|Publication number||US4761532 A|
|Application number||US 07/103,525|
|Publication date||Aug 2, 1988|
|Filing date||Sep 30, 1987|
|Priority date||Sep 30, 1987|
|Publication number||07103525, 103525, US 4761532 A, US 4761532A, US-A-4761532, US4761532 A, US4761532A|
|Inventors||Oscar L. Bock|
|Original Assignee||Bock Corporation|
|Export Citation||BiBTeX, EndNote, RefMan|
|Patent Citations (5), Referenced by (2), Classifications (5), Legal Events (4)|
|External Links: USPTO, USPTO Assignment, Espacenet|
This invention pertains generally to resistance welding machines and particularly to those adapted to weld metal parts in a tube or other confined areas.
Tubes having welded metal baffles on their interior surface are commonly used as heat exchange members in boilers, water heaters, and in other heat exchange devices. Prior apparatus for welding such baffle pieces within a tube is shown in U.S. Pat. Nos 3,600,548 and 4,239,953 to Bock. The machines disclosed therein include an elongated electrode arm that is cantilever mounted to and insulated from a mounting member at one of its ends. The arm is made up of a material having high electrical conductivity and has a welding head mounted on its free end. The baffle pieces are delivered to the desired positions for welding on the interior of the tubing by a sequence of mechanical conveyances that are integrated with the electrode arm. The baffle pieces are dispensed from a chute onto a feed track. The baffle pieces are pushed along the feed track in single file by a baffle pusher which is driven by a spring retracted air cylinder. As each piece reaches the end of the feed track, an assembly commonly called a slicer displaces the lead piece out of the single file line so that it falls into position in front of a pusher lug. The baffle pieces are then driven forwardly by a pusher lug which is driven by a reciprocally acting air cylinder. The pusher lug advances the baffle pieces up a ramp to a position where the baffle pieces are clamped in place against the inside of the tubing by a hydraulic cylinder, and the welding process is commenced. The process is then repeated for each successive baffle piece on the feed track.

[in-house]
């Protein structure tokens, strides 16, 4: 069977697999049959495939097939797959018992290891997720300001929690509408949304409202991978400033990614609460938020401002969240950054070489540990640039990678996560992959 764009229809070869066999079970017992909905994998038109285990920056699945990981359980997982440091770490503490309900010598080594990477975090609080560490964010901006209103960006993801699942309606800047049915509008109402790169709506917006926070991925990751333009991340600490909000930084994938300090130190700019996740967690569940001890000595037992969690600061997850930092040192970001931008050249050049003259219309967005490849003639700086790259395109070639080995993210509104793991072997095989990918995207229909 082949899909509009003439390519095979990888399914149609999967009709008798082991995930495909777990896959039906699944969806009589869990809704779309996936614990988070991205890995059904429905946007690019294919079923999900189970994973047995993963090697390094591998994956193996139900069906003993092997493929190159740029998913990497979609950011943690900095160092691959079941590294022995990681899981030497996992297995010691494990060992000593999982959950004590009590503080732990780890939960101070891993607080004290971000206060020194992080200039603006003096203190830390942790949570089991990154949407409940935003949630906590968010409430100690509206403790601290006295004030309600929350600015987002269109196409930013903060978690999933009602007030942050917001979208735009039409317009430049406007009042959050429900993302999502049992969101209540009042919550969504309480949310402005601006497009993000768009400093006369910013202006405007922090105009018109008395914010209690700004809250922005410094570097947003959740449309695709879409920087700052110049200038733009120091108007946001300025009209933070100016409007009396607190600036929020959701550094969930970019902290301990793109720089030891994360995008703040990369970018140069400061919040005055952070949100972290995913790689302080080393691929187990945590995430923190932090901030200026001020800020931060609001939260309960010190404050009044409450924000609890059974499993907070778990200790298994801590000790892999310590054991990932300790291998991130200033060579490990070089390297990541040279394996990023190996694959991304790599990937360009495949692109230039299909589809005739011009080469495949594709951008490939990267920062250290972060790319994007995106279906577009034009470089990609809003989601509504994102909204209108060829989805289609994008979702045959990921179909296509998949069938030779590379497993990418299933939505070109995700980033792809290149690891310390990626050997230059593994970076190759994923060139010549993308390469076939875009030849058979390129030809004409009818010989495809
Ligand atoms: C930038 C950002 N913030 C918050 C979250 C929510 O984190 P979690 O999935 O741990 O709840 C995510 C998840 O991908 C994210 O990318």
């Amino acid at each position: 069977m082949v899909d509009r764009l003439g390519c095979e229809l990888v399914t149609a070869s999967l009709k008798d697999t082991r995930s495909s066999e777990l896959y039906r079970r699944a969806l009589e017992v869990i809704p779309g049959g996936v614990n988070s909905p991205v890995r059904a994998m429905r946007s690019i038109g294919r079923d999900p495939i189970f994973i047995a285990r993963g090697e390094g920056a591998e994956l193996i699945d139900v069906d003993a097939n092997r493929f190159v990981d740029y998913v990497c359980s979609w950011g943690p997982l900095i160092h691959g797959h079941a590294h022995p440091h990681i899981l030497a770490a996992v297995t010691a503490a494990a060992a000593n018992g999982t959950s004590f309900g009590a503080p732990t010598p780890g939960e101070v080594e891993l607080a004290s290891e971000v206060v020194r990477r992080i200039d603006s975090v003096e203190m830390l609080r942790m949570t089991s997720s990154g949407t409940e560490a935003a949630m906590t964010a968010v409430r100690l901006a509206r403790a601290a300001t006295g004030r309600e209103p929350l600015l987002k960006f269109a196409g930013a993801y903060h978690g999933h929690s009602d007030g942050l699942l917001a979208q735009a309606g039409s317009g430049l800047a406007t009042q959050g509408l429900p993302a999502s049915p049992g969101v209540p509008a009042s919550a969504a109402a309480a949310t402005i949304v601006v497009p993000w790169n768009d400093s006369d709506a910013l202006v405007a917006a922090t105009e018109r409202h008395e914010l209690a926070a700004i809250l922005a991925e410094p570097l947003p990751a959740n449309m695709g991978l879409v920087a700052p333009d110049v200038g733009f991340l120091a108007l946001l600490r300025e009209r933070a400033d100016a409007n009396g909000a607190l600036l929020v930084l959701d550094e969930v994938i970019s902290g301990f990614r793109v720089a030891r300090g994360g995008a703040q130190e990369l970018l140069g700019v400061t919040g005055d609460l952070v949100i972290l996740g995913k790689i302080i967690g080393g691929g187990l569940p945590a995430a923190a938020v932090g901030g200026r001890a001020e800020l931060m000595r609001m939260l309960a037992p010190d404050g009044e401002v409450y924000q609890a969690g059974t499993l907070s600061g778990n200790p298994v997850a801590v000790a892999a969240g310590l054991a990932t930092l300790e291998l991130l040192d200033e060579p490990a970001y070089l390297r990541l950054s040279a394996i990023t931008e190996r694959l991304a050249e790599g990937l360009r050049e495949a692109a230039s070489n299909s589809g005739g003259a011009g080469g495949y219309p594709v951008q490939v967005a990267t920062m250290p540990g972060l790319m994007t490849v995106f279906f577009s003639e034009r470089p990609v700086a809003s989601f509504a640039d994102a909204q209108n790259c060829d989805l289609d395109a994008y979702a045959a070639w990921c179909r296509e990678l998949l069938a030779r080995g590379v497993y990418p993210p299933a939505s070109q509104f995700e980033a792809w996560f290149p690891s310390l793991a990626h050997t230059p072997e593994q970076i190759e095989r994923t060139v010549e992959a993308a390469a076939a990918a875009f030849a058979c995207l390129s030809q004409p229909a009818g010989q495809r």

Difficulties can result from the method of baffle conveyance described above at the point where the slicer displaces the baffle pieces. In pushing the leading baffle piece so as to fall in an uncontrolled manner in front of the pusher lug, the baffle pieces do not always lie flat at the end of their fall. This interferes with the forward motion of the pusher, and often results in production delays that are necessary to rectify the problem.
The invention comprises an improved resistance welding machine which delivers metal pieces to the desired location for welding on the inside wall of tubing or other confined areas. The electrode arm structure and the transfer of the baffle pieces along a feed track on the electrode arm are as described above. In the present invention, the transfer of baffle pieces from the feed track to the ramp is accomplished in a controlled manner. The means of transfer is by a pivoting two-position lever. In one position, the top surface of the lever is level with the feed track, and the baffle pusher pushes the lead baffle piece onto the lever. The lever is then raised by a reciprocally acting air cylinder that pivots the lever to a second position wherein the top surface of the lever is level with both the pusher lug and the ramp. The pusher lug then advances the baffle pieces up a ramp to a position where the baffle pieces are clamped in place for welding. The lever is then lowered to repeat the process with the next baffle piece.